Noticeably though, Iggy has chosen to omit from his book the well-known outrageous photo of him, out of his mind, chest covered in blood and being molested by Stooges guitarist Ron Ashton, who's wearing one of his collection of Nazi uniforms. The exclusion seems to be a deliberate move by a main man usually never one to cover up or regret his considerable excesses. (The full-frontal one with his donger on display is included, on a bootleg cover. Iggy always seems to have been proud of his donger.)

Then there is the lyric to "Your Pretty Face is Going to Hell", from 1973, accompanied by a picture of the singer with a front top tooth missing, a legacy of a stage dive – a form of artistic audience participation that he is credited with inventing – towards two girls watching the Stooges from a reclining position on the floor (early audiences were often lacking in numbers). The girls understandably rolled away from the descending singer and he crashed to the ground. Presumably the drugs eased the pain.

A revealing double-page photo of the Stooges shows a totally disaffected quartet of young misfits who can't even be bothered to scowl at the camera and would probably rather be back in bed than deal with the straight world. Another telling photo shows three non-comprehending audience members after the wildman has plunged in among them; supine, sweaty torso, dog collar around his throat, pretty much out of it. The picture is accompanied, aptly, by the lyric to the song "Not Right", a slight effort that doesn't even reach the 25-word mark.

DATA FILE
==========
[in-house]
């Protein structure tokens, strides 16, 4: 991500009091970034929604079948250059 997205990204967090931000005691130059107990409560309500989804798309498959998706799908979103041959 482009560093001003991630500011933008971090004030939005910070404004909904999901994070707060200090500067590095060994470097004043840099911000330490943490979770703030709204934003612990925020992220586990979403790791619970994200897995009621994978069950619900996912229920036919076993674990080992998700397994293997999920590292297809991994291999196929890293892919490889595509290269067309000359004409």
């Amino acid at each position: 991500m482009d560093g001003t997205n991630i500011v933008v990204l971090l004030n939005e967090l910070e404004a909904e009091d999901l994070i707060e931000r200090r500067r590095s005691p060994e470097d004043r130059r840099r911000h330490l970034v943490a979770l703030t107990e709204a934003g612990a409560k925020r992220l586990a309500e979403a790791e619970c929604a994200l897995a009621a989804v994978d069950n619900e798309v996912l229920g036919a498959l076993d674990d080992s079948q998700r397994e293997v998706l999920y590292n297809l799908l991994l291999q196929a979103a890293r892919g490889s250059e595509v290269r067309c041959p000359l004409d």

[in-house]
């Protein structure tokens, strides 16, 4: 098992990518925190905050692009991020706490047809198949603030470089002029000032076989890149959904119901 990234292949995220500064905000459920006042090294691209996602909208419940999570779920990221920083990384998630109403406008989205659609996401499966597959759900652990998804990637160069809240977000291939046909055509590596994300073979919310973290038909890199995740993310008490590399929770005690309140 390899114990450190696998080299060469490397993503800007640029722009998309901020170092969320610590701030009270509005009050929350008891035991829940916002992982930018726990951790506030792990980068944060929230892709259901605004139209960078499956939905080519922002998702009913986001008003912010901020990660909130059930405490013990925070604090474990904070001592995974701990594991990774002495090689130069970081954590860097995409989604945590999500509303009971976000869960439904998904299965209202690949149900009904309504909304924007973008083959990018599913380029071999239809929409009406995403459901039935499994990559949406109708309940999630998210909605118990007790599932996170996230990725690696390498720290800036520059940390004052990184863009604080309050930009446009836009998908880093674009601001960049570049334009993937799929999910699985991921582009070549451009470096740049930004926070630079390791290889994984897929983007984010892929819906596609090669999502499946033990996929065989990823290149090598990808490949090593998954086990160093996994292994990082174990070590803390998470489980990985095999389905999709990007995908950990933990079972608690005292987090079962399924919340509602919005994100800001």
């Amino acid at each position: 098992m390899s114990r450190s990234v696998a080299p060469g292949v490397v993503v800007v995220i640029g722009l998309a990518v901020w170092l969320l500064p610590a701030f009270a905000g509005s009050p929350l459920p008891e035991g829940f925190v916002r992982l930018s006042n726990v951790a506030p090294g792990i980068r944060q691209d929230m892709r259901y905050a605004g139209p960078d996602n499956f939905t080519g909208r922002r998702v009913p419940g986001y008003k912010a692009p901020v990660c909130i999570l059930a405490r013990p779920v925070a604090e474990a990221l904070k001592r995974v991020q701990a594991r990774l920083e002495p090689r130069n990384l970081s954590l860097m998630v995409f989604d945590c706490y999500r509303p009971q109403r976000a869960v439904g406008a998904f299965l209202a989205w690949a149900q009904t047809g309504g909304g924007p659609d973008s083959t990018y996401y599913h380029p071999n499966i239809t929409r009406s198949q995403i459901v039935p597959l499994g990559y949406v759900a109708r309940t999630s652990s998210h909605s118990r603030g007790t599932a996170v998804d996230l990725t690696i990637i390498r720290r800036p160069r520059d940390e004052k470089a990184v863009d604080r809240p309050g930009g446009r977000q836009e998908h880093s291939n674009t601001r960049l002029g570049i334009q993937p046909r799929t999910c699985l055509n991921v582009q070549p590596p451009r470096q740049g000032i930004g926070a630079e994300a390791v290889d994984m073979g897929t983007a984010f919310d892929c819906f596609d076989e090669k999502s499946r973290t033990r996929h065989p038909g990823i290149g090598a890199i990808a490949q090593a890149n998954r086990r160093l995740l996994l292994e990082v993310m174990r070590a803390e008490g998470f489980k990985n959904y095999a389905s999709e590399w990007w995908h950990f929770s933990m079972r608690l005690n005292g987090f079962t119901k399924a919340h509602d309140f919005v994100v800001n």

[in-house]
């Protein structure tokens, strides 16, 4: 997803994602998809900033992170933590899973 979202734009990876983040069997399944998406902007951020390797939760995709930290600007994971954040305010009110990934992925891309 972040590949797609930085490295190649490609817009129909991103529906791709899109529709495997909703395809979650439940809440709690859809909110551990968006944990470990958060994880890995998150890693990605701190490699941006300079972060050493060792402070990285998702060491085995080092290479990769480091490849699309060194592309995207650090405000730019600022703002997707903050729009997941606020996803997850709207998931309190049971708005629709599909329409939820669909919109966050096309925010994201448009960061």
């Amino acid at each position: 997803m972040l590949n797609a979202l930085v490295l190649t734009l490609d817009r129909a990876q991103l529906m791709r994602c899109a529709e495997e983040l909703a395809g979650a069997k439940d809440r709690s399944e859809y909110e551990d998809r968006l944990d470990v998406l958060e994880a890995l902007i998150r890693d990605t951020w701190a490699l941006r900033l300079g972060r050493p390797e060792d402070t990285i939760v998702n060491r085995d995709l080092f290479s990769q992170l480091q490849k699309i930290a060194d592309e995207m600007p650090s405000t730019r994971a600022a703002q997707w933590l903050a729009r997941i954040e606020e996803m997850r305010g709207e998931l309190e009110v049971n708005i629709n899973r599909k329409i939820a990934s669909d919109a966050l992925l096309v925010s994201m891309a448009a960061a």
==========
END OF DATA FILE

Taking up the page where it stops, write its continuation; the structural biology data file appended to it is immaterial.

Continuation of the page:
More photos: Iggy with Blondie's Debbie Harry, Iggy astride the speakers, Iggy with middle finger raised, with Jarmusch, Patti Smith, Lou Reed ... even the no-nonsense Reed, who wrote hard-drug classics "Heroin" and "Waiting For the Man", looks apprehensive while sitting next to the crazed and unpredictable Ig.

Like Reed's Velvet Underground, the Stooges were one of those bands that was basically ignored at first but became massively influential and appreciated only after time. David Bowie was a man with refined tastes, with a liking for Florence Foster Jenkins (ranked by historian Stephen Pile as "the world's worst opera singer ... No one, before or since, has succeeded in liberating themselves quite so completely from the shackles of musical notation.") and the Legendary Stardust Cowboy (a true rock and roll primitive even wilder than cult legend Hasil Adkins), and in the mid-1970s he took the post-Stooges, no-one-will-touch-with-a-bargepole Pop under his wing.

The lyrics of many of the great songs they wrote for the excellent albums "The Idiot" and "Lust for Life", both issued in 1977, are in the book. After those, Pop was on his own for a series of fine solo albums – "New Values", "Soldier", "Party", "Zombie Birdhouse", "Instinct" – that showed his true creative colours and finally revealed why at school he had been noted as someone who could one day be a President of the United States, unlikely as it might sound.

Things come right up to date with the inclusion of lyrics from his very latest album, "Free", released in September 2019, and modern-day still-performing concert photos, with a gnarled 70-years-plus Iggy – enjoying his notoriety but a mature elder statesman of music these days – displaying skin like worn leather after too many hours in the Florida sun.

His book is a lavish hardback with a cloth spine and an inset photo on the cover, at a regular price. It's a well-earned tribute to a survivor with a deep velvet voice who's worth a million in prizes, who searches and destroys, who's been dirt and who rocked harder than just about everyone else.